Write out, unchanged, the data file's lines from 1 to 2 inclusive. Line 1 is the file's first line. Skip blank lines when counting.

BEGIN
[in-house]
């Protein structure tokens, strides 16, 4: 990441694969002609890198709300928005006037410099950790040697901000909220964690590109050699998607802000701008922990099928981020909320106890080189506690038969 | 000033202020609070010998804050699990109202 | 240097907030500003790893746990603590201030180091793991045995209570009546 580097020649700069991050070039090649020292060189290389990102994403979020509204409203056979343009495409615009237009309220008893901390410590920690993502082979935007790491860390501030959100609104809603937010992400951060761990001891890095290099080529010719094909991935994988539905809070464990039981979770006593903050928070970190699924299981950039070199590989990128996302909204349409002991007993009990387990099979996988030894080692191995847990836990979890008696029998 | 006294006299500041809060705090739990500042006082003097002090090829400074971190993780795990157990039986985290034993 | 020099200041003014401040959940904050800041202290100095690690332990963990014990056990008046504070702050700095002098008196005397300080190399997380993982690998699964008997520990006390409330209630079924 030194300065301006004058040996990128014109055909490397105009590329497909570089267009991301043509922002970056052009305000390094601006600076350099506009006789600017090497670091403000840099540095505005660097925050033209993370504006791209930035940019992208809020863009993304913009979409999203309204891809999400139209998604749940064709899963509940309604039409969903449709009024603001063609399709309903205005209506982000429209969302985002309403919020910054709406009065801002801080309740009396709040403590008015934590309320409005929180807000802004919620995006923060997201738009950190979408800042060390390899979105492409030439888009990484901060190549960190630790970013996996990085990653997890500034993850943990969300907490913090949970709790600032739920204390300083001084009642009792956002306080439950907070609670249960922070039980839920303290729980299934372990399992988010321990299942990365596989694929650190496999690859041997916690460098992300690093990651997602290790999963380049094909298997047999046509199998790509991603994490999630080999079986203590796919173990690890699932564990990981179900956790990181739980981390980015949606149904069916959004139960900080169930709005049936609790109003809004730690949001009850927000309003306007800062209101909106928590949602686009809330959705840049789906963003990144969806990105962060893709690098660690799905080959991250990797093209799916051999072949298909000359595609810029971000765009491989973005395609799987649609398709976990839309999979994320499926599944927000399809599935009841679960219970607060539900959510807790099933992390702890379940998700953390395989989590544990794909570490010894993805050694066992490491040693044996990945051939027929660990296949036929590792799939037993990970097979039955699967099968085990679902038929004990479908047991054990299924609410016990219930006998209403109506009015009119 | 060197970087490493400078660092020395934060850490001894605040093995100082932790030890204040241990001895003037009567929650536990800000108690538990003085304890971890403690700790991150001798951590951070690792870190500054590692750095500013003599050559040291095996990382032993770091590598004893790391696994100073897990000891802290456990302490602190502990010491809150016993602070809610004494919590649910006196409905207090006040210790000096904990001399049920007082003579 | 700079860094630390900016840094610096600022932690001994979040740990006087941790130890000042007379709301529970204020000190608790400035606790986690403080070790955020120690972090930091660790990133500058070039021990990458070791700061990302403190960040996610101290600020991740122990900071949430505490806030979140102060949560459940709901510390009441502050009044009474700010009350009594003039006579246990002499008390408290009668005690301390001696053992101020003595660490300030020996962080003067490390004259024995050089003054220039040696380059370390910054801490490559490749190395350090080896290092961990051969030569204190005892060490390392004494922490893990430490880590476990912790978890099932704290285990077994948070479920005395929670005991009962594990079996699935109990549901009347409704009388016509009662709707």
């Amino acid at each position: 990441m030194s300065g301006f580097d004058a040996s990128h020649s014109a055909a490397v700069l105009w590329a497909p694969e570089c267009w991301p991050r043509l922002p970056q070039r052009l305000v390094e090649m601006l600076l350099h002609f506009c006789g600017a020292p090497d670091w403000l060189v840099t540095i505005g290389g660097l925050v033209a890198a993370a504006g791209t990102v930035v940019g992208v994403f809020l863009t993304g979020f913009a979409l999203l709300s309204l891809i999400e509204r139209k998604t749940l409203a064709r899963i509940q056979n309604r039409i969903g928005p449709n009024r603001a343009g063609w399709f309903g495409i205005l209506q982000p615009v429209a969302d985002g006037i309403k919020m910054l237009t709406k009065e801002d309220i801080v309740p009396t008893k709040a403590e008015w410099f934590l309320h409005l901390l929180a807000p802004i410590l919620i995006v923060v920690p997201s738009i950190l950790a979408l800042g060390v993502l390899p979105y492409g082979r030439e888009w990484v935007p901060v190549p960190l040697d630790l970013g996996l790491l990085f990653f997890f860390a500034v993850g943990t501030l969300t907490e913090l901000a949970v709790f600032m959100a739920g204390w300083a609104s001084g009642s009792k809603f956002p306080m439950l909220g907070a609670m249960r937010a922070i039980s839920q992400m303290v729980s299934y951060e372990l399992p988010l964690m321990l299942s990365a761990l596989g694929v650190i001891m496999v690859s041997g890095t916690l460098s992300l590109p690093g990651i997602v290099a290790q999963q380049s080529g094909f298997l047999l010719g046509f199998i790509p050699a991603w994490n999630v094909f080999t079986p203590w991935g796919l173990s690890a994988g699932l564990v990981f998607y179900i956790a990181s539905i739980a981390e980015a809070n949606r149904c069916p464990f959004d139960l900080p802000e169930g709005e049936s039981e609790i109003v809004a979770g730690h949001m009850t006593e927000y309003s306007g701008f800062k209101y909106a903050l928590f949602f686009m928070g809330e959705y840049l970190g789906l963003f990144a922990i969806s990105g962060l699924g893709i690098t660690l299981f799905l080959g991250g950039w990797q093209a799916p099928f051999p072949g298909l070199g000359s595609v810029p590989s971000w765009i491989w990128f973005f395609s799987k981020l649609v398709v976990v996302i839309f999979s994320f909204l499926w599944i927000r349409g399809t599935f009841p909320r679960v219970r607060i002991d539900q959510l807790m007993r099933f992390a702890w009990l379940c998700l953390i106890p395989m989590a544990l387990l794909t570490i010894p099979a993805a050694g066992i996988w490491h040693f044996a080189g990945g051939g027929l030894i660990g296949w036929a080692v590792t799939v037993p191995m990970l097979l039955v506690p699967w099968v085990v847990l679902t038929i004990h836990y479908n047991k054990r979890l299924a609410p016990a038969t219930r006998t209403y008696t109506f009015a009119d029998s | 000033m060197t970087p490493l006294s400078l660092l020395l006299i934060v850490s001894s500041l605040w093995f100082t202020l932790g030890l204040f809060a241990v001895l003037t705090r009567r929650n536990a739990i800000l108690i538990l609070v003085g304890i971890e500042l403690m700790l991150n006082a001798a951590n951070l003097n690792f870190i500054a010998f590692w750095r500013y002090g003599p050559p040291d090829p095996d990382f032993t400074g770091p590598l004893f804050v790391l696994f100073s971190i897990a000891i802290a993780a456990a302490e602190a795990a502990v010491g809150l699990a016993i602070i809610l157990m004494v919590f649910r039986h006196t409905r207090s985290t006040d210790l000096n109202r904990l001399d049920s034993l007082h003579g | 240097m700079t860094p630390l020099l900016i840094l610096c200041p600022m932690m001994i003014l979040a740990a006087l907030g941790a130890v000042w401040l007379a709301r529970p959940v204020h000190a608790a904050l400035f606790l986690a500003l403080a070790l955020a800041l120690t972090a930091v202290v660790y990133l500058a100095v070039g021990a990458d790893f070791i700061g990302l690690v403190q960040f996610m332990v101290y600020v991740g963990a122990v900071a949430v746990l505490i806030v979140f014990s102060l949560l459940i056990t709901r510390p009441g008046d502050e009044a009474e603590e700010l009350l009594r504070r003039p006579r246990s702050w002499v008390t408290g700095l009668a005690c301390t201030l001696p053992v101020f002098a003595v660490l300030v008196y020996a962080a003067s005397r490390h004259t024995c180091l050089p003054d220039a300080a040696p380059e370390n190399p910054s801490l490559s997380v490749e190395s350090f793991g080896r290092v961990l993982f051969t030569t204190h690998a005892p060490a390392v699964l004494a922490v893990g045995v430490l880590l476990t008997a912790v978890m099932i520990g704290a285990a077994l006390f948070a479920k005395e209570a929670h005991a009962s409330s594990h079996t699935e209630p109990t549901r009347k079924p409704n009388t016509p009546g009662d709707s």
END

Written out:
[in-house]
């Protein structure tokens, strides 16, 4: 990441694969002609890198709300928005006037410099950790040697901000909220964690590109050699998607802000701008922990099928981020909320106890080189506690038969 | 000033202020609070010998804050699990109202 | 240097907030500003790893746990603590201030180091793991045995209570009546 580097020649700069991050070039090649020292060189290389990102994403979020509204409203056979343009495409615009237009309220008893901390410590920690993502082979935007790491860390501030959100609104809603937010992400951060761990001891890095290099080529010719094909991935994988539905809070464990039981979770006593903050928070970190699924299981950039070199590989990128996302909204349409002991007993009990387990099979996988030894080692191995847990836990979890008696029998 | 006294006299500041809060705090739990500042006082003097002090090829400074971190993780795990157990039986985290034993 | 020099200041003014401040959940904050800041202290100095690690332990963990014990056990008046504070702050700095002098008196005397300080190399997380993982690998699964008997520990006390409330209630079924 030194300065301006004058040996990128014109055909490397105009590329497909570089267009991301043509922002970056052009305000390094601006600076350099506009006789600017090497670091403000840099540095505005660097925050033209993370504006791209930035940019992208809020863009993304913009979409999203309204891809999400139209998604749940064709899963509940309604039409969903449709009024603001063609399709309903205005209506982000429209969302985002309403919020910054709406009065801002801080309740009396709040403590008015934590309320409005929180807000802004919620995006923060997201738009950190979408800042060390390899979105492409030439888009990484901060190549960190630790970013996996990085990653997890500034993850943990969300907490913090949970709790600032739920204390300083001084009642009792956002306080439950907070609670249960922070039980839920303290729980299934372990399992988010321990299942990365596989694929650190496999690859041997916690460098992300690093990651997602290790999963380049094909298997047999046509199998790509991603994490999630080999079986203590796919173990690890699932564990990981179900956790990181739980981390980015949606149904069916959004139960900080169930709005049936609790109003809004730690949001009850927000309003306007800062209101909106928590949602686009809330959705840049789906963003990144969806990105962060893709690098660690799905080959991250990797093209799916051999072949298909000359595609810029971000765009491989973005395609799987649609398709976990839309999979994320499926599944927000399809599935009841679960219970607060539900959510807790099933992390702890379940998700953390395989989590544990794909570490010894993805050694066992490491040693044996990945051939027929660990296949036929590792799939037993990970097979039955699967099968085990679902038929004990479908047991054990299924609410016990219930006998209403109506009015009119 | 060197970087490493400078660092020395934060850490001894605040093995100082932790030890204040241990001895003037009567929650536990800000108690538990003085304890971890403690700790991150001798951590951070690792870190500054590692750095500013003599050559040291095996990382032993770091590598004893790391696994100073897990000891802290456990302490602190502990010491809150016993602070809610004494919590649910006196409905207090006040210790000096904990001399049920007082003579 | 700079860094630390900016840094610096600022932690001994979040740990006087941790130890000042007379709301529970204020000190608790400035606790986690403080070790955020120690972090930091660790990133500058070039021990990458070791700061990302403190960040996610101290600020991740122990900071949430505490806030979140102060949560459940709901510390009441502050009044009474700010009350009594003039006579246990002499008390408290009668005690301390001696053992101020003595660490300030020996962080003067490390004259024995050089003054220039040696380059370390910054801490490559490749190395350090080896290092961990051969030569204190005892060490390392004494922490893990430490880590476990912790978890099932704290285990077994948070479920005395929670005991009962594990079996699935109990549901009347409704009388016509009662709707």